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Hey, y’all! Grammar Guru here, and I am back this month with a perplexing new error I can’t escape. We’re talking about the simple past tense of common verbs. Not to be confused with the past participle, which is what comes after had/has/have. In some of these examples, it is the past participle that causes confusion, so I’ll mention a few of them.

The past tense of TEXT = TEXTED (not TEXT!)

So many people are dropping the -ed at the end of the past tense texted. When on earth did this begin?! Well, I found this infuriating Reddit post from 11 years ago where someone says that texted makes her cringe and that it has to be text. Nope. It MUST be texted. But I am seeing and hearing this everywhere. I cannot even understand dropping the –ed when you’re speaking this word, let alone writing it. Unlike many irregular verbs that are tricky in the past tense, text is a plain and simple regular verb. Its past tense is texted.

CORRECT: My crush texted me last night.
INCORRECT: My crush text me last night.

The past tense of DRAG = DRAGGED (not DRUG!)

CORRECT: Look what the cat dragged in!
INCORRECT: Look what the cat drug in!

The past tense of DRINK = DRANK

CORRECT: I drank too much coffee this morning.
INCORRECT: I drunk too much coffee this morning.

Drunk is the past participle of drink.

CORRECT: I had drunk too much to drive home last night.
INCORRECT: I has drunken too much to drive last night. (Anyone saying this should definitely not be driving.)

The past tense of SHRINK = SHRANK (not SHRUNK!)

CORRECT: My shirt shrank in the wash.
INCORRECT: My shirt shrunk in the wash.

So many people want to use the past participle, shrunk, instead of shrank. The movie Honey, I Shrunk The Kids is actually incorrect. It should be Honey, I Shrank The Kids. Shrunk will only come after have.

CORRECT: Honey, I have shrunk the kids.

The past tense of LIE = LAY

As a quick reminder, if you are talking about reclining, it’s lie NOT lay!

CORRECT PRESENT TENSE: I need to lie down.
INCORRECT PRESENT TENSE: I need to lay down.

CORRECT PAST TENSE: I lay by the pool all day yesterday.
INCORRECT PAST TENSE: I laid by the pool all day yesterday.

The past tense of LAY = LAID

If you are talking about placing something down, it’s lay.

CORRECT PRESENT TENSE: Lay your mat down on the floor.
CORRECT PAST TENSE: Have you seen my book? I laid it here yesterday.

The past tense of SING = SANG

CORRECT: I sang in my college’s choir.
INCORRECT: I sung in my college’s choir.

Sung is the past participle of sing.

CORRECT: Harry Styles has sung in 35* countries.

*This stat is made up.

The past tense of SHINE = SHONE or SHINED

Depending on how you’re using shine, either can be correct.

CORRECT: I shined my shoes yesterday.
CORRECT: The stars shone bright last night.

The past tense of LIGHT = LIGHTED or LIT

Depending on how you’re using light, either can be correct. Lighted used to be preferred, but now lit is favored.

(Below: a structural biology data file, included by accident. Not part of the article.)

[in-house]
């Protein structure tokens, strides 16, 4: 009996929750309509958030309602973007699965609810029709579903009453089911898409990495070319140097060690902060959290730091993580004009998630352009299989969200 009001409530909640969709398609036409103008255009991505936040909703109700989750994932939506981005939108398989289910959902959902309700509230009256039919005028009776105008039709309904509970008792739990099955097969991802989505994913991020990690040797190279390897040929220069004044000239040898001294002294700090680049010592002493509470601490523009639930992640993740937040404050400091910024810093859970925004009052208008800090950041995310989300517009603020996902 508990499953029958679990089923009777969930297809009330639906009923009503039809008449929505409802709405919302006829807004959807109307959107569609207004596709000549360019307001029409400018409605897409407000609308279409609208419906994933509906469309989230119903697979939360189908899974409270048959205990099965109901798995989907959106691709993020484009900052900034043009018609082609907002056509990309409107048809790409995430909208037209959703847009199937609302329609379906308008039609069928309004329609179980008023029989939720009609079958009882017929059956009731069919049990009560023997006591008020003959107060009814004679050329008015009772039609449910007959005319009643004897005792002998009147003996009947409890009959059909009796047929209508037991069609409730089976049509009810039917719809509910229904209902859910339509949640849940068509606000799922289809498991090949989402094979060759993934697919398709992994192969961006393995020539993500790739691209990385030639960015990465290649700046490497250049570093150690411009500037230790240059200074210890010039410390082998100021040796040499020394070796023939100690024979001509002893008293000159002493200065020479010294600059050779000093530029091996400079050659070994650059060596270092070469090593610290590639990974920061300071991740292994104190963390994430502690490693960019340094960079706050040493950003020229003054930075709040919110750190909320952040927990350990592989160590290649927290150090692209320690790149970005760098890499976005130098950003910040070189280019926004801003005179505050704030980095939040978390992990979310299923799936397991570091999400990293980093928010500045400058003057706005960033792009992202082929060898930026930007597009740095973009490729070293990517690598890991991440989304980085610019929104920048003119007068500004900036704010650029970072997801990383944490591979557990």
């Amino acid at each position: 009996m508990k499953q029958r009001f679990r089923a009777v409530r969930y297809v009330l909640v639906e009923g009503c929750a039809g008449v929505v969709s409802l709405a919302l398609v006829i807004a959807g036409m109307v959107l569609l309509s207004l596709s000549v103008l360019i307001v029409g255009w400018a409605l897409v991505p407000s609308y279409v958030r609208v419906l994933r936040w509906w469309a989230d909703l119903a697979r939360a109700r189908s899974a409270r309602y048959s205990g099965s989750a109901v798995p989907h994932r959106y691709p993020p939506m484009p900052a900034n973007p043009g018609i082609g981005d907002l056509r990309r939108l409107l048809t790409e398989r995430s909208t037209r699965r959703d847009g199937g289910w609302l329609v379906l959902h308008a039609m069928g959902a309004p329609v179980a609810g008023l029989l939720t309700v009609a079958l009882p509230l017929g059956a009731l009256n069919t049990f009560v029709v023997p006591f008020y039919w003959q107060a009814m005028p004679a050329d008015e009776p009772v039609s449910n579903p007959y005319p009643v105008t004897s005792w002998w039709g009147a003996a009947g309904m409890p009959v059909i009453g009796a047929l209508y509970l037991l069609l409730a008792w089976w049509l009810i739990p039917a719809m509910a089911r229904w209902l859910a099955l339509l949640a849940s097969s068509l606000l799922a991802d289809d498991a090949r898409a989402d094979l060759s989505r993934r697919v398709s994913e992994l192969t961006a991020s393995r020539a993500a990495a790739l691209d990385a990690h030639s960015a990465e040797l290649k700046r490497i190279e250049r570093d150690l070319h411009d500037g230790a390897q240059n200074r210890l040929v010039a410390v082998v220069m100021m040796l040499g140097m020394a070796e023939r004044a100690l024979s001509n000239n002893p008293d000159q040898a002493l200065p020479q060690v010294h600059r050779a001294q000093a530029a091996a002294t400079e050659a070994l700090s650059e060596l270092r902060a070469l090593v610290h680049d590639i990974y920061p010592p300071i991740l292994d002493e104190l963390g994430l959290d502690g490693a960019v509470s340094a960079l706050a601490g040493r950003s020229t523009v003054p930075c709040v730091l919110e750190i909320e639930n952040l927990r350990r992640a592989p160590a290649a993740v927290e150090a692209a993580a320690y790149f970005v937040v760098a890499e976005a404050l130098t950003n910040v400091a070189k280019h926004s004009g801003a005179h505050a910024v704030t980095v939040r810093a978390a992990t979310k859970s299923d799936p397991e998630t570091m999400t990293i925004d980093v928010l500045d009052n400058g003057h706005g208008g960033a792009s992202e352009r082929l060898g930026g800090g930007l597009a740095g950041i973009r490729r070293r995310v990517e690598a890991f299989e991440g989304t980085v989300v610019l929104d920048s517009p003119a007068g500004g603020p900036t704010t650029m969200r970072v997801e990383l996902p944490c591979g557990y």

CORRECT: Lanterns lighted our path through the woods.
CORRECT: He lit a match so we could see.

The past tense of SNEAK = SNEAKED (but yes, SNUCK too)

This is one of the most hotly debated past tense issues in the English language. Most grammar purists believe sneaked is the only proper past-tense form of sneak. But few people will bat an eye if you use snuck. Snuck has nearly overtaken sneaked in popularity.

CORRECT: The robber sneaked around the back.
CORRECT: We snuck candy into the theater.

The past tense of HANG = (almost always) HUNG

CORRECT: We hung the clothes to dry overnight.

NOTE: The only time to use hanged is when referencing a past death by hanging.

Sometimes the past tense ends in -T instead of -ED

These are sweepingly non-negotiable examples that end in t.

  • Deal → Dealt
  • Weep → Wept
  • Keep → Kept
  • Sweep → Swept
  • Spend → Spent
  • Sleep → Slept

Sometimes the past tense can end in either -T or -ED

Brits and Australians differ from Americans and Canadians in some of the following past-tense instances. Typically, the former group of English speakers prefers the -t spelling, and the latter, the –ed.

  • Smell → Smelt/Smelled
  • Learn → Learnt/Learned
  • Kneel → Knelt/Kneeled (NOTE: knelt is widely preferred, but kneeled is still used in some places.)
  • Spell → Spelt/Spelled
  • Burn → Burnt/Burned (NOTE: We use burnt as an adjective, like burnt orange or burnt toast.)
  • Spill → Spilt/Spilled (NOTE: We use spilt in certain phrases like spilt milk.)
  • Dream → Dreamt/Dreamed

Many words are the SAME in the present and past tense!

  • Quit → Quit
  • Cast → Cast
  • Cost → Cost
  • Beat → Beat
  • Bet → Bet
  • Burst → Burst
  • Cut → Cut
  • Hit → Hit
  • Hid → Hid
  • Hurt → Hurt
  • Put → Put
  • Set → Set
  • Split → Split
  • Shut → Shut

Do you still have questions about past tenses? Do you have ideas for future episodes? Email [email protected]!


For more grammar, spelling, and word usage tips, explore our Grammar Guru archives HERE!

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Zoe Yarborough
About the Author
Zoe Yarborough

Zoe is a StyleBlueprint staff writer, Charlotte native, Washington & Lee graduate, and Nashville transplant of eleven years. She teaches Pilates, helps manage recording artists, and likes to "research" Germantown's food scene.